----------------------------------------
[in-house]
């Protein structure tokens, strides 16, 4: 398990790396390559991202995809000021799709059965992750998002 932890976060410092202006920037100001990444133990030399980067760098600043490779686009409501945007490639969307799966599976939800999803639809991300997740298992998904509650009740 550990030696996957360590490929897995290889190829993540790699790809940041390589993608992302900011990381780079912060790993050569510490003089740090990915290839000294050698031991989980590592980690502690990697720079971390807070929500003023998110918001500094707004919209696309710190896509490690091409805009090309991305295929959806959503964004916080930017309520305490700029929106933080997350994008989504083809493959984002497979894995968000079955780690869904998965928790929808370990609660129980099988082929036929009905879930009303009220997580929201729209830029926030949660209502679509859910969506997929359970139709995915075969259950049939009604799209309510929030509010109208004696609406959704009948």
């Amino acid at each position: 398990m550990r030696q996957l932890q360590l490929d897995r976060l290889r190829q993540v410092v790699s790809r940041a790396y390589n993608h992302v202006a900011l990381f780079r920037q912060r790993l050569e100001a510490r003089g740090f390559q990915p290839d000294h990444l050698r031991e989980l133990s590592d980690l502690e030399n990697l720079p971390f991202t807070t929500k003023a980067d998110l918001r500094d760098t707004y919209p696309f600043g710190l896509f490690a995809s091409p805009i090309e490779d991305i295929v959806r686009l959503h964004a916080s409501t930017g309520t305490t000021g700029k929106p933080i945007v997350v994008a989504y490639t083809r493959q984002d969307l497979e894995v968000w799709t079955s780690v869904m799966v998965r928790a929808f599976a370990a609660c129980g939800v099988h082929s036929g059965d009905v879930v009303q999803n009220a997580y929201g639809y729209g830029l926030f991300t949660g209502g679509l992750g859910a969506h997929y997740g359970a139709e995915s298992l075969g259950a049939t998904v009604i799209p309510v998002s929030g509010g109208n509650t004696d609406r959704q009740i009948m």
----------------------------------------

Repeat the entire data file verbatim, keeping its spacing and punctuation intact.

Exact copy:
[in-house]
């Protein structure tokens, strides 16, 4: 398990790396390559991202995809000021799709059965992750998002 932890976060410092202006920037100001990444133990030399980067760098600043490779686009409501945007490639969307799966599976939800999803639809991300997740298992998904509650009740 550990030696996957360590490929897995290889190829993540790699790809940041390589993608992302900011990381780079912060790993050569510490003089740090990915290839000294050698031991989980590592980690502690990697720079971390807070929500003023998110918001500094707004919209696309710190896509490690091409805009090309991305295929959806959503964004916080930017309520305490700029929106933080997350994008989504083809493959984002497979894995968000079955780690869904998965928790929808370990609660129980099988082929036929009905879930009303009220997580929201729209830029926030949660209502679509859910969506997929359970139709995915075969259950049939009604799209309510929030509010109208004696609406959704009948």
């Amino acid at each position: 398990m550990r030696q996957l932890q360590l490929d897995r976060l290889r190829q993540v410092v790699s790809r940041a790396y390589n993608h992302v202006a900011l990381f780079r920037q912060r790993l050569e100001a510490r003089g740090f390559q990915p290839d000294h990444l050698r031991e989980l133990s590592d980690l502690e030399n990697l720079p971390f991202t807070t929500k003023a980067d998110l918001r500094d760098t707004y919209p696309f600043g710190l896509f490690a995809s091409p805009i090309e490779d991305i295929v959806r686009l959503h964004a916080s409501t930017g309520t305490t000021g700029k929106p933080i945007v997350v994008a989504y490639t083809r493959q984002d969307l497979e894995v968000w799709t079955s780690v869904m799966v998965r928790a929808f599976a370990a609660c129980g939800v099988h082929s036929g059965d009905v879930v009303q999803n009220a997580y929201g639809y729209g830029l926030f991300t949660g209502g679509l992750g859910a969506h997929y997740g359970a139709e995915s298992l075969g259950a049939t998904v009604i799209p309510v998002s929030g509010g109208n509650t004696d609406r959704q009740i009948m």